Universities Australia is concentrating its activities around advocacy of policy content, while demonstrating universities’ economic contribution and extending its communications programme to take in new areas such as the popular press. The development of documentation to support UA’s strategy of emphasising universities’ contribution to Australian society is backed by a partnership approach with business organisations and state governments.
Evidence-based independent analysis is the general approach adopted by Universities Australia which has demonstrated real rates of return from public investment in research and higher education graduates of 20 and 15% respectively, as well as significant improvements to the Australian GDP.
Quality support and amenities for Australian university students
Meanwhile, Universities Australia is calling on the Federal Senate to ensure the availability of quality student support services and amenities at Australian universities through passage of the Higher Education Legislation Amendment (Student Services and Amenities, and other Measures) Bill 2009.
In a media release issued yesterday, Universities Australia CEO Dr Glenn Withers said that as well as important sports services stressed by some senators, there were many essential university services such as health care, counselling and career advice, child care facilities and independent advocacy and legal support that provided a safety net for all students.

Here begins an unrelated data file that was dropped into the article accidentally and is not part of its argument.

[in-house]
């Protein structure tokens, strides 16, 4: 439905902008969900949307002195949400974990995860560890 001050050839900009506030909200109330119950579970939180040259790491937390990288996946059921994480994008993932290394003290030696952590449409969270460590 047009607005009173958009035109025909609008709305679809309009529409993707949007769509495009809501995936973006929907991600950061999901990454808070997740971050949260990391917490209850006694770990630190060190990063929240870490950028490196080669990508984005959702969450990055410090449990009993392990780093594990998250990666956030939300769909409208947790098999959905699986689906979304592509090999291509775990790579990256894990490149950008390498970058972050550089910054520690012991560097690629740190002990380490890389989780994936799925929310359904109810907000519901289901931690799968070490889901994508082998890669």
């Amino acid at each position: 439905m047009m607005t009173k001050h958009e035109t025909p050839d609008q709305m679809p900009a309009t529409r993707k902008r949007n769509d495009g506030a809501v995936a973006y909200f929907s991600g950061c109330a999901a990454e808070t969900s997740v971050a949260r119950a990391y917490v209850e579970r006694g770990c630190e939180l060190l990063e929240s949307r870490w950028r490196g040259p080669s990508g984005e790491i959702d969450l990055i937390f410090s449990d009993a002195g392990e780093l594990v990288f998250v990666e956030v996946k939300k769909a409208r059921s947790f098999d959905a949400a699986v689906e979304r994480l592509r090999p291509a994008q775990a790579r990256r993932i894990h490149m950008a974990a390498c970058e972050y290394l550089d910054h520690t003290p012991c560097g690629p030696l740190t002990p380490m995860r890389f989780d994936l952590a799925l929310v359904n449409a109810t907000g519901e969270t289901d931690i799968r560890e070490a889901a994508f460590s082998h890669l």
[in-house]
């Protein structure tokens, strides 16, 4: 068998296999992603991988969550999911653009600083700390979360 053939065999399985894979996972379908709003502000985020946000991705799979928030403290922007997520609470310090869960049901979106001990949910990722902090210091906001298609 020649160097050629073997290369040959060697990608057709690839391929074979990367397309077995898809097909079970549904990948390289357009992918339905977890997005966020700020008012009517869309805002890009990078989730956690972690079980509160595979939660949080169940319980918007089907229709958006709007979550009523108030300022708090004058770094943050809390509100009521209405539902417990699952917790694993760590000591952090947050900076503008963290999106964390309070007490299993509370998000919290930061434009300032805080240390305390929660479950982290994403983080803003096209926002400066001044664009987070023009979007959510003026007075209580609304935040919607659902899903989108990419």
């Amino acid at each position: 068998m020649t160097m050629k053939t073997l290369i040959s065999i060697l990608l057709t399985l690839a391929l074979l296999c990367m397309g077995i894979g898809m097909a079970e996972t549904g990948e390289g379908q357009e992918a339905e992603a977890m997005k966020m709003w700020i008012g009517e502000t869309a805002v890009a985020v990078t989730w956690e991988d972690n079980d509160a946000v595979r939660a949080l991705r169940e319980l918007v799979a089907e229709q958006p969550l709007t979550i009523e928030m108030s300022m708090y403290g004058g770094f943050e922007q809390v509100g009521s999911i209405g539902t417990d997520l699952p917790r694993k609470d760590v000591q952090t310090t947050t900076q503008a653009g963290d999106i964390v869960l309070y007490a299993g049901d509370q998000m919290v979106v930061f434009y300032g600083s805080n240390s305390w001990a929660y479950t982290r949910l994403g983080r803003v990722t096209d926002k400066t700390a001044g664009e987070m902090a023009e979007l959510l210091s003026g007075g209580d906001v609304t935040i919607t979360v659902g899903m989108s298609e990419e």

“Without this legislation, universities will have to continue cross-subsidising from their core teaching and research budgets, at a time when their budgets are under pressure. If Australia is to achieve a goal of greater participation in university study by students from low socio-economic backgrounds, support for these services and amenities is vital.
“They especially assist students away from home networks, such as rural and regional students and many international students. No student will be obligated to join a student union or guild under this legislation, and there is clear assurance that funds will not find their way to student political activity, due to the guidelines which must be approved by both Houses of Parliament and through required university oversight of all spending,” Dr Withers said.
In a separate media release, the Australian Technology Group of Universities (ATN) said the essential services identified in the legislation were not “marginal and extreme political activities” as described in the Opposition’s senate committee report on the issue. The ATN rejected moves to quarantine funds involved to sporting facilities only.